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The following map shows the location of the District's weather stations and water quality sampling stations.
Click on an icon on the map to access evapotranspiration, water quality, and powdery mildew index data for each location.
Weather Station (PMI and ETo if available) Water Quality Sampling Stations


Evapotranspiration (ET) is a term used to describe the amount of evaporation and plant transpiration from the Earth's land surface to atmosphere. Evaporation accounts for the movement of water to the air from sources such as the soil, canopy interception, and water bodies. Transpiration accounts for the movement of water within a plant and the subsequent loss of water as vapor through its leaves. Evapotranspiration is an important part of the water cycle and can be used by farmers to estimate crop water loss and to schedule efficient irrigation events. For step-by-step instructions on how to use ET data for scheduling irrigations, click here.

Powdery Mildew Index Presence of powdery mildew on wine grapes adversely impacts fruit quantity and quality. According to the University of California, powdery mildew appears on leaves as chlorotic spots on the upper leaf surface. Signs of the pathogen appear a short time later as white, webby mycelium on the lower leaf surface. As spores are produced, the infected areas take on a white, powdery or dusty appearance. On fruit and rachises the pathogen appears as white, powdery masses that may colonize the entire berry surface. Black to brown web scarring can be seen on mature fruit, which represents former colonies. Symptoms of powdery mildew infection include red blotchy areas on dormant canes. Once initial infection occurs, ideal temperatures for growth of the fungus are between 70° and 85°F. Temperatures above 95°F for 12 continuous hours or longer cause the fungus to grow more slowly. The powdery mildew index assesses the risk of disease development by relating it to air temperature and predicts the need to spray to protect the vines.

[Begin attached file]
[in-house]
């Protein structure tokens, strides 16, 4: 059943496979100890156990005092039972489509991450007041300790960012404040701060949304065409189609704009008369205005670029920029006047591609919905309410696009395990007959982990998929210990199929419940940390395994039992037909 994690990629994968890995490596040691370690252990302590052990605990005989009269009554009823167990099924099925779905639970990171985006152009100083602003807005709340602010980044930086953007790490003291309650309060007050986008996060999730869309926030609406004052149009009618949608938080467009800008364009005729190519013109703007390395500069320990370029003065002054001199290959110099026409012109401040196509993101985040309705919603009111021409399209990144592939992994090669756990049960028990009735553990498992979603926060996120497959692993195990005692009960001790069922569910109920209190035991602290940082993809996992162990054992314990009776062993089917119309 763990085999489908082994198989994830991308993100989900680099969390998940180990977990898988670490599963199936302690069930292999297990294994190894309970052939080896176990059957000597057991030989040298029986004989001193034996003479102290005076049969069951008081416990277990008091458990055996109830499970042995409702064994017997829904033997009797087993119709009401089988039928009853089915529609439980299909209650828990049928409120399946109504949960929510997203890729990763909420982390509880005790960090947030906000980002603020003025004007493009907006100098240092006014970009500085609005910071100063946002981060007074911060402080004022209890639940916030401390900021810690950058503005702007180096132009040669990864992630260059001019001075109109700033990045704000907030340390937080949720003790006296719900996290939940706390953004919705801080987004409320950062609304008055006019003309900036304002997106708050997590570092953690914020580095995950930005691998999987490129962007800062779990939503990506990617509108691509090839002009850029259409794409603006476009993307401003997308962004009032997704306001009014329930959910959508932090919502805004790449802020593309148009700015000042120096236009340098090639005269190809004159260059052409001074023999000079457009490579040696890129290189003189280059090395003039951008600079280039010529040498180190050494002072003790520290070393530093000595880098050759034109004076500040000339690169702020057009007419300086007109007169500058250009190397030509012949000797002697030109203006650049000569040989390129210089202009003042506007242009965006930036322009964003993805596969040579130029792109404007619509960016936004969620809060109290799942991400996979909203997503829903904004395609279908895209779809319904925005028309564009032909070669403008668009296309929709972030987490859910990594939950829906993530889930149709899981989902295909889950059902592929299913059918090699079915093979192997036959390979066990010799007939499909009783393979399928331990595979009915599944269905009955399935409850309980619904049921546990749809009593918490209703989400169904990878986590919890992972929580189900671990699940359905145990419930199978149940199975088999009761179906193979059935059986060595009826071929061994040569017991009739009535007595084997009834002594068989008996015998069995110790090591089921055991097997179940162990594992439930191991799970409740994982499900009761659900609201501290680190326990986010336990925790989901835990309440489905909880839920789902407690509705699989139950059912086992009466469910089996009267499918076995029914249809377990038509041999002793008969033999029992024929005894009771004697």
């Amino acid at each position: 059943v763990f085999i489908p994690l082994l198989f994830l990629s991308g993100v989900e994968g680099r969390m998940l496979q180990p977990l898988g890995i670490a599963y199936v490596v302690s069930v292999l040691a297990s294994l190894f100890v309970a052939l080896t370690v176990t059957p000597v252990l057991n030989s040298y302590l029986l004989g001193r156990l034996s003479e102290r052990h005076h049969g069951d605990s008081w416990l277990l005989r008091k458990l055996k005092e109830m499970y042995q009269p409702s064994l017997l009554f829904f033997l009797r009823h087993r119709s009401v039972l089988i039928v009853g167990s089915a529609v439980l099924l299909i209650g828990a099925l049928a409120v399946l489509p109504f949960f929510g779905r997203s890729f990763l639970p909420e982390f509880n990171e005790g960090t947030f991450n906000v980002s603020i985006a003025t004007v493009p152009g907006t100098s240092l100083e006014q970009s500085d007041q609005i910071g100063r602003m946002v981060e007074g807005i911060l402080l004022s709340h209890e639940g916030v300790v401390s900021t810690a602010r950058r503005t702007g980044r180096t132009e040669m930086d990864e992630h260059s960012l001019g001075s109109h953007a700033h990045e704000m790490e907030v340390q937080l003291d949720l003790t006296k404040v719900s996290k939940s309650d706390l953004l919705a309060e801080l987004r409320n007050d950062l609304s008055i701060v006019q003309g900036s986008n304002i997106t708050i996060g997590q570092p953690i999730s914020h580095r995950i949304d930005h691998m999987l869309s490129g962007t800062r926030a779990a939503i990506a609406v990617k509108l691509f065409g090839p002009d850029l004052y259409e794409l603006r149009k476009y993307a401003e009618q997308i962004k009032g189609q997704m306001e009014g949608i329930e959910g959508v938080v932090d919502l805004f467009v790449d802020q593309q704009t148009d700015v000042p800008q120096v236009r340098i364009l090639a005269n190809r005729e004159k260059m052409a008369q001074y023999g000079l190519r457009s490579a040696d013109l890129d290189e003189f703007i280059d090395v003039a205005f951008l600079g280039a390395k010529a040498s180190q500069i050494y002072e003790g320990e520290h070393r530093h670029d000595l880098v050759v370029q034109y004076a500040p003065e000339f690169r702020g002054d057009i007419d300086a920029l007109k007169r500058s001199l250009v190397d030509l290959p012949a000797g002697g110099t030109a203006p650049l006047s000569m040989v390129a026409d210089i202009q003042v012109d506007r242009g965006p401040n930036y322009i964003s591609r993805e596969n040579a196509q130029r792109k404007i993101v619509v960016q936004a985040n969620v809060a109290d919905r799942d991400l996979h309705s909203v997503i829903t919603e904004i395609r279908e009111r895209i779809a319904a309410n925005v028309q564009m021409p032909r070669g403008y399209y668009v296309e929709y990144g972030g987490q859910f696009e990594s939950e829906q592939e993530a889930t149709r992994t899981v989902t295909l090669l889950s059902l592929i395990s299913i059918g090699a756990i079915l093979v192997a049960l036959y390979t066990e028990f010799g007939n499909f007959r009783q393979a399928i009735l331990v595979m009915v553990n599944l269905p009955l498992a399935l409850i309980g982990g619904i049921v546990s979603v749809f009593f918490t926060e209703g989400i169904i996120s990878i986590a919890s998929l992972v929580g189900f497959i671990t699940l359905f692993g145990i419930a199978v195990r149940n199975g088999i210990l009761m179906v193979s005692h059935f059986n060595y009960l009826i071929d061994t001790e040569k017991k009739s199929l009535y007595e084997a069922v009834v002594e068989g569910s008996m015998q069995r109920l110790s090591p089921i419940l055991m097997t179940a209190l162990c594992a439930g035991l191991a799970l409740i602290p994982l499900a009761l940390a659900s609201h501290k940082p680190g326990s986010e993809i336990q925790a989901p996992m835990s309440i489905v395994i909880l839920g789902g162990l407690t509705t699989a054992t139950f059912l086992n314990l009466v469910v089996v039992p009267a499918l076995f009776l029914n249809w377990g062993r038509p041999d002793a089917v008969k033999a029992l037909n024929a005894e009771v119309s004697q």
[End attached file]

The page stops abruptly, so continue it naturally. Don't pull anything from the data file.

Water Quality Water quality plays an important role in determining irrigation practices used for satisfying crop water demand. For growers within RCWD's service area, water quality parameters such as total dissolved solids (TDS) and chlorides are of particular importance for avocado growers. TDS refer to any minerals, salts, metals, cations, or anions dissolved in water, and excessive TDS levels can require additional water to be applied in order to maximize crop production. Likewise, excessive levels of chlorides in irrigation water can reduces yield and leaching is required for mitigating yield reductions due to chloride toxicity.

Sources:
WikiPedia - Evapotranspiration:
link
FAO Irrigation and Drainage Paper No. 56 - Crop Evapotranspiration: